A leading statistician from our department of Mathematical Sciences has collaborated with researchers from Tokyo Institute of Technology in Japan to achieve a major discovery in nuclear physics.
The research team has discovered a new isotope of Oxygen, known as 28O.
The discovery of 28O represents an extremely exciting advance and a core focus for future nuclear experiments and theoretical investigations.
28O is extremely exotic in nature as it has an extremely large neutron to proton ratio.
The 28O nucleus is of particular interest in nuclear physics, as with the proton number Z = 8 and neutron number N = 20 being both 'magic numbers', it is expected to be one of a relatively small number of so-called ‘doubly magic’ nuclei in the standard shell-model picture of nuclear structure.
The comparison between previously intractable theoretical predictions with 28O represents a major test of our fundamental understanding of the nuclear world and showed that 28O helps constrain many features of the underlying theory.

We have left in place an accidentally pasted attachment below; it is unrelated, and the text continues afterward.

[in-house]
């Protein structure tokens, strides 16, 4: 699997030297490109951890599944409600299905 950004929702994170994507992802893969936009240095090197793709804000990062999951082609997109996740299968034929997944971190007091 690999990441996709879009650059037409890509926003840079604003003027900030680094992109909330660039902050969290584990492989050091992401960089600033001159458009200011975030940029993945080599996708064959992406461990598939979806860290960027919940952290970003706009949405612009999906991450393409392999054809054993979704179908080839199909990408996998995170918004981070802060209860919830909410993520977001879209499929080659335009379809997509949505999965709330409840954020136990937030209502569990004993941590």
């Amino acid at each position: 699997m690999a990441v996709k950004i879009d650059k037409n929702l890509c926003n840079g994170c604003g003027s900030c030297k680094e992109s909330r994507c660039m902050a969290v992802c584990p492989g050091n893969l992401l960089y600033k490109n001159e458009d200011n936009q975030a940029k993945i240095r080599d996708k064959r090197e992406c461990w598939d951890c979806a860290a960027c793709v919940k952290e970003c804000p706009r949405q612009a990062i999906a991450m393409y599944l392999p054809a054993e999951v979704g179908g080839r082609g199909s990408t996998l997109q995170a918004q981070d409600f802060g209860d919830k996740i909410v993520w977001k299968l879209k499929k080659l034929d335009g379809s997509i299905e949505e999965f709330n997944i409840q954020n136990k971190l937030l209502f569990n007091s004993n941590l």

This discovery has been performed at a world leading nuclear physics beam factory in Japan.
One of the most active areas of present-day nuclear physics is the investigation of rare isotopes such as 28O with large neutron/proton imbalances.
The most advanced ab initio theories used in nuclear physics are based on effective versions of quantum chromodynamics and are highly sophisticated, which take hundreds of hours on supercomputers to evaluate.
This makes them too slow to produce realistic predictions, hence inhibiting the core scientific process of comparing theory to experiment.
The team used the ground-breaking UQ methods (emulation and history matching) developed in our Mathematical Sciences department to demonstrate that the measurement of 28O properties can provide valuable constraints of such theoretical approaches and, most importantly, the particular nuclear interactions employed.
The use of advanced UQ methods allowed the research team to make realistic predictions of the properties of 28O, which were previously completely intractable and facilitated the core scientific process of comparing theoretical predictions with experimental results.
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